Overall, I'll go to Ronnies if the acts are good but not on a whim as I used to. We'll monitor the situation. But so far it seems that they've turned an authentic jazz club into a sort of five-star hotel bar with above average music, corporate prices and crappy food and service. Hardly a winning combination. However, I put my faith in capitalism and hope that customers will vote with their feet. I know I will.


  1. Shame, shame, shame. First of all, my profusest sorry, Nik, for that distinctly suboptimal experience you got in return for your spontaneous willingness to substitute for a at the time rather stressed out Professor.

    Second, shame on the club for converting it into yet another over-priced slick venue where greasy Russian gangsters can try to impress their 20yr old Belarussian birds. Except that if the service really sucks that badly, even they might leave the club behind (or head upstairs, I'm afraid).

    A sad moment indeed to have lost one of the absolute cult venues of jazz, since I don't quite share the hope that market forces will bring the club back to what it was. there's just too much money and too little taste around in this City.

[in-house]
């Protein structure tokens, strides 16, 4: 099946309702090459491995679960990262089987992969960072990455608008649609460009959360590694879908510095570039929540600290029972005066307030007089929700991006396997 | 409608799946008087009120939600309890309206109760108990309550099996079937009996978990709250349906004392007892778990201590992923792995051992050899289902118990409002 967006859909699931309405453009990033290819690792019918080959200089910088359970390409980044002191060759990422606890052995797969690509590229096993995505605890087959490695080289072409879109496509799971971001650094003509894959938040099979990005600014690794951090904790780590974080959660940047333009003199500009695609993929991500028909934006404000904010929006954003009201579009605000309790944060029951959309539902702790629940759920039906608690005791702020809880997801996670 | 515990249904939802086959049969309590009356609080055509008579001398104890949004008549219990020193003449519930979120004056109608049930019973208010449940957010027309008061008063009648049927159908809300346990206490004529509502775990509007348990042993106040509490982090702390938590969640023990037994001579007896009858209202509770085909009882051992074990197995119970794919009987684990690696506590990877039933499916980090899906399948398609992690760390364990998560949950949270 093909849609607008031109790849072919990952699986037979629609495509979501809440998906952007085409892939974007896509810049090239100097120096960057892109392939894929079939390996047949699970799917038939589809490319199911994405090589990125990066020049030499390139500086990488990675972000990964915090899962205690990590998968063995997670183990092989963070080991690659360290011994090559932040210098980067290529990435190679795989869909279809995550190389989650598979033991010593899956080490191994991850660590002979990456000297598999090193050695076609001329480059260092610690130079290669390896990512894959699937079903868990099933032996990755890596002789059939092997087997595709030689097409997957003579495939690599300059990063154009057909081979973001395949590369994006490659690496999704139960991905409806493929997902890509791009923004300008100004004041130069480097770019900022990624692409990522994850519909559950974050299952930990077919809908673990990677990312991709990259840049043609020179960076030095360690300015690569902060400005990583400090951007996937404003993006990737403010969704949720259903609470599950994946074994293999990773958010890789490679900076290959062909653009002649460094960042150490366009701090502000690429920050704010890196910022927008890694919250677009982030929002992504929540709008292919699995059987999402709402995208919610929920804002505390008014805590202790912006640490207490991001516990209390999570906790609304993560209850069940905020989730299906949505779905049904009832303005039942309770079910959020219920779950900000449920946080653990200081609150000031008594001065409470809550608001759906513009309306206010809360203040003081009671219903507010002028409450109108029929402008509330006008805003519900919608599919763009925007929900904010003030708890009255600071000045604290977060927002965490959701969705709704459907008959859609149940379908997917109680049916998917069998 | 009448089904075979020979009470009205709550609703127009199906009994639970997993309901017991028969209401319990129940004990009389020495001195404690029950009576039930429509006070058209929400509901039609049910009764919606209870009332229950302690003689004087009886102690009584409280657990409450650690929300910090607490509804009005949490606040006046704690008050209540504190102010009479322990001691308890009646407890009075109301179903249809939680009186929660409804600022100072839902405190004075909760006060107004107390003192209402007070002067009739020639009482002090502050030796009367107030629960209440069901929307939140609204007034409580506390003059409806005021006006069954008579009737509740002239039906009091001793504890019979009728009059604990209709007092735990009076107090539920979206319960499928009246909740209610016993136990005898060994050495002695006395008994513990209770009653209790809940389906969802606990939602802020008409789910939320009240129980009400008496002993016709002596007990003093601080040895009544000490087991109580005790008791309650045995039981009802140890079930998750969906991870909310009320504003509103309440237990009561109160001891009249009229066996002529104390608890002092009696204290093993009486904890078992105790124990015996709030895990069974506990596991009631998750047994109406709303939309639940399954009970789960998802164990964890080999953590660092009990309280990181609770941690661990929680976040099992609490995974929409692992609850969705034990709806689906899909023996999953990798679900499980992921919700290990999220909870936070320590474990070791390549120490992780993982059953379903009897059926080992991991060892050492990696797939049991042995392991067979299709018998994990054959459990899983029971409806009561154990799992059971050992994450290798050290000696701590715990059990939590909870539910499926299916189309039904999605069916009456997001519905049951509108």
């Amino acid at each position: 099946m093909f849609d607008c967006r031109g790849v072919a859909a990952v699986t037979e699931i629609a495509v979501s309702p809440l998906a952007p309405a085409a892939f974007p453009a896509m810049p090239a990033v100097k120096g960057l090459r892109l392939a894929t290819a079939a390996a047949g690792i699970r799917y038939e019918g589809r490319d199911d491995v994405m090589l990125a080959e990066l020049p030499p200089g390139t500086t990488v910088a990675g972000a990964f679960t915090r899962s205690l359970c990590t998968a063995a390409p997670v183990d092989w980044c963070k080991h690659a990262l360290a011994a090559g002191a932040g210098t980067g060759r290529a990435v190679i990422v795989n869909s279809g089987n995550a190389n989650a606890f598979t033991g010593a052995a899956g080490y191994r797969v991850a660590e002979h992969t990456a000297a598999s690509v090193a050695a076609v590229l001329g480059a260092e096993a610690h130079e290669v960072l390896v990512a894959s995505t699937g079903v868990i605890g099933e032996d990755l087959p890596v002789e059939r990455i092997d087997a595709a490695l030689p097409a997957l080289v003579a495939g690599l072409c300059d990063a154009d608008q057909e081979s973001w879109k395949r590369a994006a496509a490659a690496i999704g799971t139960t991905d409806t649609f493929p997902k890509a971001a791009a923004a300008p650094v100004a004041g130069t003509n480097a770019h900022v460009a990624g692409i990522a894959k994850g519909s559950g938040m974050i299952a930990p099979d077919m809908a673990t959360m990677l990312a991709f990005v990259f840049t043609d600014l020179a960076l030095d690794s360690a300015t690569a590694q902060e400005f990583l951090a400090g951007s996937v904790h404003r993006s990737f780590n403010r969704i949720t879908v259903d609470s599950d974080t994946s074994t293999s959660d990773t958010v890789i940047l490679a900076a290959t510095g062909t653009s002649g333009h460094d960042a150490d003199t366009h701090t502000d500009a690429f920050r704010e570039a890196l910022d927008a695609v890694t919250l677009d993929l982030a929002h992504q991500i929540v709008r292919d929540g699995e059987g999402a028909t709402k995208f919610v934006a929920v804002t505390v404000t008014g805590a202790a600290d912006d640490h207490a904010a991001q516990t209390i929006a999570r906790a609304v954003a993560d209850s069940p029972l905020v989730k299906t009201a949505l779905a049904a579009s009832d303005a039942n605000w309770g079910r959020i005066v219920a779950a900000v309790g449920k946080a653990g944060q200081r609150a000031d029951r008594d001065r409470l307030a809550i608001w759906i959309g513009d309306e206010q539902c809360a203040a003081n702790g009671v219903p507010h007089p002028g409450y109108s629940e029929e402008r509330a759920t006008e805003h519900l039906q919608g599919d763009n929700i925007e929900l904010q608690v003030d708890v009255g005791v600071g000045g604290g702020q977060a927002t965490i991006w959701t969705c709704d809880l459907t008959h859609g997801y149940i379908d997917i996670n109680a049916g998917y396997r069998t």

2. Such a shame. Good ol' Ronnie's is dead, not sure if I want to salute the new one. Guess I have to check it out at some point but from your description it doesn't sound like they've managed to retain that certain charm..*sob*.

  3. Sounds painful. I feel grateful for having lived through my student times with the "old" Ronnies as a reliable factor in life.

  4. A sad tale. It was the imperfections of the peripheral things at Ronnie's that added to the excellence of the whole. Trying (apparently unsucessfully) to iron out the former cannot but impair the latter. It sounds unlikely that they'll hold on to the mixed clientele too, which was part of the charm.

  5. Most of all I am shoched about the service in the bar!!! It's because I'm a barman and know how the service should be like!!! The best bar I've ever seen in my whole life is in Limassol Four Seasons!!! The names are the sames, but the service is opposite!!! To tell the clients that they should wait, because....because..., it's a great minus to the bar/hotel!!! You have the full right to demand the complaint book!!! The client is always right!!!